We've just updated the list of Family Surnames in our vertical files to honor October as "Family History Month." Vertical files are a collection of articles (such as pamphlets and clippings) that is maintained (as in a library) to answer brief questions or to provide points of information not easily located. An alternate definition is … Continue reading Family Surname Files in the Beaufort District Collection
Tag: Lists of Materials
Most pirates began their raiding careers as legal war-time privateers of European monarchs. Some of these swashbucklers later took advantage of periods of political unrest and military threats to enrich themselves from raids on settlements or coastal vessels. The many islands and circuitous waterways of the Carolina coast were ideal places for pirates to hide, particularly during the early proprietary years (1670-1700) and at the end of the 'Golden Age of Piracy' (1716-1720).
Born in Beaufort, Robert Woodward Barnwell was the son of Robert Barnwell. Educated at the Beaufort College and with highest honors at Harvard, Barnwell served as United States Representative from 1829-1833.
For a group that only lived here for about 35 years, the Yamasee played a critical role in the most important colonial war that few remember.
The importance of the investment that the US Navy made in Beaufort County at the end of the 19th century and into the 20th century is a key point in volume 3, Bridging the Sea Islands's Past and Present, by Lawrence Rowland and Stephen Wise, University of South Carolina Press, 2015. In the words of … Continue reading Ribbon Creek Incident, 8 April 1956: A List of Links and Materials
The term "Gullah" or "Geechee" describes a unique group of African Americans descended from enslaved Africans who settled along the Atlantic coast, often on sea islands, between what is now Wilmington, NC to Jacksonville, FL. Gullah is a broad living culture embracing the political, social, economic, linguistic, and artistic life of native African-American Sea Islanders. … Continue reading Gullah Culture: A Preliminary List of Links and Resources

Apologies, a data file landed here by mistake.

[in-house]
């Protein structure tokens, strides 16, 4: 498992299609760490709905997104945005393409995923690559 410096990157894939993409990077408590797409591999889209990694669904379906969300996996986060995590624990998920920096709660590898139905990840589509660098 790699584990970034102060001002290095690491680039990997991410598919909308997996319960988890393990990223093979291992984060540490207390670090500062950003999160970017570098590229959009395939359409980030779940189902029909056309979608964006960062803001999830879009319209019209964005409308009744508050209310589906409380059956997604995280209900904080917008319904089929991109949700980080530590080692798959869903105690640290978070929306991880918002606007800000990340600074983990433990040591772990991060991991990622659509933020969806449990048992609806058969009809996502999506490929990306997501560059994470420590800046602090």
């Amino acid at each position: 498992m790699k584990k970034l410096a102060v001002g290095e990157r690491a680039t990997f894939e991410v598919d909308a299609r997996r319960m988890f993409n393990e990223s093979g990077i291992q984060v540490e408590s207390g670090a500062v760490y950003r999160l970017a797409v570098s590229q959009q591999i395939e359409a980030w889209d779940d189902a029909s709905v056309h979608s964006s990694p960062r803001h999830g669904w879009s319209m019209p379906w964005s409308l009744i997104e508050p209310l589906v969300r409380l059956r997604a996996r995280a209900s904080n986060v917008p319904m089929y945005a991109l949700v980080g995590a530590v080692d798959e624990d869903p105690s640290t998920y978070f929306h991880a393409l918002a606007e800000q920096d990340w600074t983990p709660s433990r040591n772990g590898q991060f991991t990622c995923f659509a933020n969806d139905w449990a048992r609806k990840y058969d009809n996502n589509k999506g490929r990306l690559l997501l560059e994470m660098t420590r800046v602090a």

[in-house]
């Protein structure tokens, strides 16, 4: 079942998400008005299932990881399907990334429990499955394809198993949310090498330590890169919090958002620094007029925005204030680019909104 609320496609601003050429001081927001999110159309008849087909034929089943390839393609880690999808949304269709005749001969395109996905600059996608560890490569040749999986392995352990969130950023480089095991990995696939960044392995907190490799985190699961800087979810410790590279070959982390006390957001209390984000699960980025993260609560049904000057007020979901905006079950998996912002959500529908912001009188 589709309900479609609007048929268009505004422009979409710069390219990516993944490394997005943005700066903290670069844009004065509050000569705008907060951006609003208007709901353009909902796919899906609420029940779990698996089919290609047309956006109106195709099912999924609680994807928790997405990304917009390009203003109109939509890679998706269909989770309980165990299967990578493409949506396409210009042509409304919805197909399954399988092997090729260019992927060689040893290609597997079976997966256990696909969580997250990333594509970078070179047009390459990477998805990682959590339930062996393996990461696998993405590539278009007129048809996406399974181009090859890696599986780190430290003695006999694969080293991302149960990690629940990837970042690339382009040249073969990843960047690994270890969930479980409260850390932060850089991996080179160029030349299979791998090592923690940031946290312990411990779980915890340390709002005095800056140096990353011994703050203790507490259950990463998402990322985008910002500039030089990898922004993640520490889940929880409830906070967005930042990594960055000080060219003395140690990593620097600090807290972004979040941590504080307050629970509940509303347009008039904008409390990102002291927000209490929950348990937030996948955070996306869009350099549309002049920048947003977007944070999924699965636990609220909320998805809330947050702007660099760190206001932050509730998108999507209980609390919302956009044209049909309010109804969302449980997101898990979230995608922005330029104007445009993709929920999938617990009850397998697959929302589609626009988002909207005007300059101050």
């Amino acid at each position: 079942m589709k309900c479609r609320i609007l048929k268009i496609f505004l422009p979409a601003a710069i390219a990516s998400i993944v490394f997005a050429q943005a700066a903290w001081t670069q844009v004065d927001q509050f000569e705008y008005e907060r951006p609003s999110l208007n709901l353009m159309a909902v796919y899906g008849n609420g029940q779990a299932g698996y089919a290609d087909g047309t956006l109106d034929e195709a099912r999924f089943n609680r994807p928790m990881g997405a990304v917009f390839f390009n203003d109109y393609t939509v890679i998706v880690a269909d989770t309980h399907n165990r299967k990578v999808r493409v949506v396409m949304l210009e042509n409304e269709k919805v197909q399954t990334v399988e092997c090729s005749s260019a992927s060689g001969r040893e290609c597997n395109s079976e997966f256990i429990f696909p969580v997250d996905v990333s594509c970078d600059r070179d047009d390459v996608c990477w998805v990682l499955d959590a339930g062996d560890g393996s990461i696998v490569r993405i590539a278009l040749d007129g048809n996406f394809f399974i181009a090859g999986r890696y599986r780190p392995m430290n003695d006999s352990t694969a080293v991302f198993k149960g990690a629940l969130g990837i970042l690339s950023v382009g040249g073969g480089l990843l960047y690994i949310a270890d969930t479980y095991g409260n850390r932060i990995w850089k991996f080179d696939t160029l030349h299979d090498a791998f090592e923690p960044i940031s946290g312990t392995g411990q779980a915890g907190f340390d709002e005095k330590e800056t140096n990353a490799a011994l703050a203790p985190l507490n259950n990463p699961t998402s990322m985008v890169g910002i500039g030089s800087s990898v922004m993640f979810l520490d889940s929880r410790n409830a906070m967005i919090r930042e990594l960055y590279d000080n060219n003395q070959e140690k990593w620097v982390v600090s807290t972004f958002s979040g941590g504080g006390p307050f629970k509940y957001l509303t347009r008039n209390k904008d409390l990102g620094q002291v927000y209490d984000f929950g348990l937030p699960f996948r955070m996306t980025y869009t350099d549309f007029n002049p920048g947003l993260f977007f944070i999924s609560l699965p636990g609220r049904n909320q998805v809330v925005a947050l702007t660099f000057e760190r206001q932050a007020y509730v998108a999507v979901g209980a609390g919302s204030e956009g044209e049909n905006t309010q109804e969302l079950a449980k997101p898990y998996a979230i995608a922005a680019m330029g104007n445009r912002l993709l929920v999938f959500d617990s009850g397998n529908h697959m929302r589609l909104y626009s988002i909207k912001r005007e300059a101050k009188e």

As Dr. J. Brent Morris wrote on the America's Reconstruction | The Untold Story website: "The Reconstruction Era was literally a period of rebuilding ... The ending of slavery not only brought freedom to African Americans but also inaugurated a complex reshaping of fundamental American institutions including the lawmaking process, family structure, church organization, and … Continue reading Reconstruction Period in Beaufort, South Carolina, 1862 – 1915
Compiled by Grace Morris Cordial, MLS, SL, CA, Beaufort District Collection Manager, Beaufort County Library. The Beaufort District Collection is the special local history collection and archives unit of the Beaufort County Library (SC). Rice... It has been labeled the "food of the world" because nearly 2/3 of the world's population considers it an essential … Continue reading Rice Culture in the Carolina Lowcountry: A Selective List of Materials and Links
Local historians and genealogists always ask about cemeteries. Unfortunately, there has not been a systematic inventory of all the cemeteries in Beaufort District nor is there a listing of the names of all the interred. Nevertheless, the Beaufort District Collection has some materials and recommends the following links to help you uncover more information regarding cemeteries in Beaufort, Jasper, Hampton and Colleton counties, South Carolina.
The Beaufort District Collection, the special local history collection and archives of the Beaufort County Library system (SC), occasionally prepares presentations from our holdings for library programs and outreach efforts. The Emily Geiger Chapter, Daughters of the American Revolution asked me to speak to their group in March 2014 on the topic of the United … Continue reading Beaufort District’s Role in Forming and Adopting the US Constitution